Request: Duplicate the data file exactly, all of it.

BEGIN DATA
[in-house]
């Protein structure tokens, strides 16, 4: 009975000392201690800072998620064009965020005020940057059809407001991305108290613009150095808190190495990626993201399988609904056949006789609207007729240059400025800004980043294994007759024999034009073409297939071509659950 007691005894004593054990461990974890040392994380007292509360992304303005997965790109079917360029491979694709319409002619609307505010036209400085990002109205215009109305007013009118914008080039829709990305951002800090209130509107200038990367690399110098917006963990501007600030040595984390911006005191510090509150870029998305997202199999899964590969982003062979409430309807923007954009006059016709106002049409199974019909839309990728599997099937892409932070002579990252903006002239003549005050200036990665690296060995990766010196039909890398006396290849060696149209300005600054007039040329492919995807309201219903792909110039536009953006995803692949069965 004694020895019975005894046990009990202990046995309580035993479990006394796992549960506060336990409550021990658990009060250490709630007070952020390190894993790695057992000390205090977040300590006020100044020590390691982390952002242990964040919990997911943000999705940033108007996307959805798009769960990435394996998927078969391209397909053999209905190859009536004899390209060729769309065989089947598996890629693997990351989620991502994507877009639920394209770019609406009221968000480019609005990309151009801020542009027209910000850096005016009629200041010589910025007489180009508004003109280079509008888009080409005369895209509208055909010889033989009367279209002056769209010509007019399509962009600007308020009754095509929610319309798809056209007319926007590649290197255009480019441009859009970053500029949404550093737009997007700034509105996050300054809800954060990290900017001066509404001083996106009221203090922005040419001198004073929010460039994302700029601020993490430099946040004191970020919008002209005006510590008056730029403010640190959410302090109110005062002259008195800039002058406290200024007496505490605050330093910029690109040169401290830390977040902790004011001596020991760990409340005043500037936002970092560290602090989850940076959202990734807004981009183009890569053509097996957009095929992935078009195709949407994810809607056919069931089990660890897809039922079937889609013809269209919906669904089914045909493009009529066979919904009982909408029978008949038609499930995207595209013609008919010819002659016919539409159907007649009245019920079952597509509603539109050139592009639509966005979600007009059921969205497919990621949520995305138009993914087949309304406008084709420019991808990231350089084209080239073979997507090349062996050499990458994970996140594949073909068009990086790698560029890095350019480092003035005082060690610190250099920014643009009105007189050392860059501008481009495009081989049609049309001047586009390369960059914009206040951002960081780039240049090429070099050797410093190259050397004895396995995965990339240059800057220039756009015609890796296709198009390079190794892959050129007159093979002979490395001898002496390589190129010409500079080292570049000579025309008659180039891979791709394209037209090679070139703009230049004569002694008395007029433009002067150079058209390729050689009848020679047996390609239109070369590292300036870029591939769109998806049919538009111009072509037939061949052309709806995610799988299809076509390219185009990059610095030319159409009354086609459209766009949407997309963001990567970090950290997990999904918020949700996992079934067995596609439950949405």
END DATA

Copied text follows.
[in-house]
């Protein structure tokens, strides 16, 4: 009975000392201690800072998620064009965020005020940057059809407001991305108290613009150095808190190495990626993201399988609904056949006789609207007729240059400025800004980043294994007759024999034009073409297939071509659950 007691005894004593054990461990974890040392994380007292509360992304303005997965790109079917360029491979694709319409002619609307505010036209400085990002109205215009109305007013009118914008080039829709990305951002800090209130509107200038990367690399110098917006963990501007600030040595984390911006005191510090509150870029998305997202199999899964590969982003062979409430309807923007954009006059016709106002049409199974019909839309990728599997099937892409932070002579990252903006002239003549005050200036990665690296060995990766010196039909890398006396290849060696149209300005600054007039040329492919995807309201219903792909110039536009953006995803692949069965 004694020895019975005894046990009990202990046995309580035993479990006394796992549960506060336990409550021990658990009060250490709630007070952020390190894993790695057992000390205090977040300590006020100044020590390691982390952002242990964040919990997911943000999705940033108007996307959805798009769960990435394996998927078969391209397909053999209905190859009536004899390209060729769309065989089947598996890629693997990351989620991502994507877009639920394209770019609406009221968000480019609005990309151009801020542009027209910000850096005016009629200041010589910025007489180009508004003109280079509008888009080409005369895209509208055909010889033989009367279209002056769209010509007019399509962009600007308020009754095509929610319309798809056209007319926007590649290197255009480019441009859009970053500029949404550093737009997007700034509105996050300054809800954060990290900017001066509404001083996106009221203090922005040419001198004073929010460039994302700029601020993490430099946040004191970020919008002209005006510590008056730029403010640190959410302090109110005062002259008195800039002058406290200024007496505490605050330093910029690109040169401290830390977040902790004011001596020991760990409340005043500037936002970092560290602090989850940076959202990734807004981009183009890569053509097996957009095929992935078009195709949407994810809607056919069931089990660890897809039922079937889609013809269209919906669904089914045909493009009529066979919904009982909408029978008949038609499930995207595209013609008919010819002659016919539409159907007649009245019920079952597509509603539109050139592009639509966005979600007009059921969205497919990621949520995305138009993914087949309304406008084709420019991808990231350089084209080239073979997507090349062996050499990458994970996140594949073909068009990086790698560029890095350019480092003035005082060690610190250099920014643009009105007189050392860059501008481009495009081989049609049309001047586009390369960059914009206040951002960081780039240049090429070099050797410093190259050397004895396995995965990339240059800057220039756009015609890796296709198009390079190794892959050129007159093979002979490395001898002496390589190129010409500079080292570049000579025309008659180039891979791709394209037209090679070139703009230049004569002694008395007029433009002067150079058209390729050689009848020679047996390609239109070369590292300036870029591939769109998806049919538009111009072509037939061949052309709806995610799988299809076509390219185009990059610095030319159409009354086609459209766009949407997309963001990567970090950290997990999904918020949700996992079934067995596609439950949405």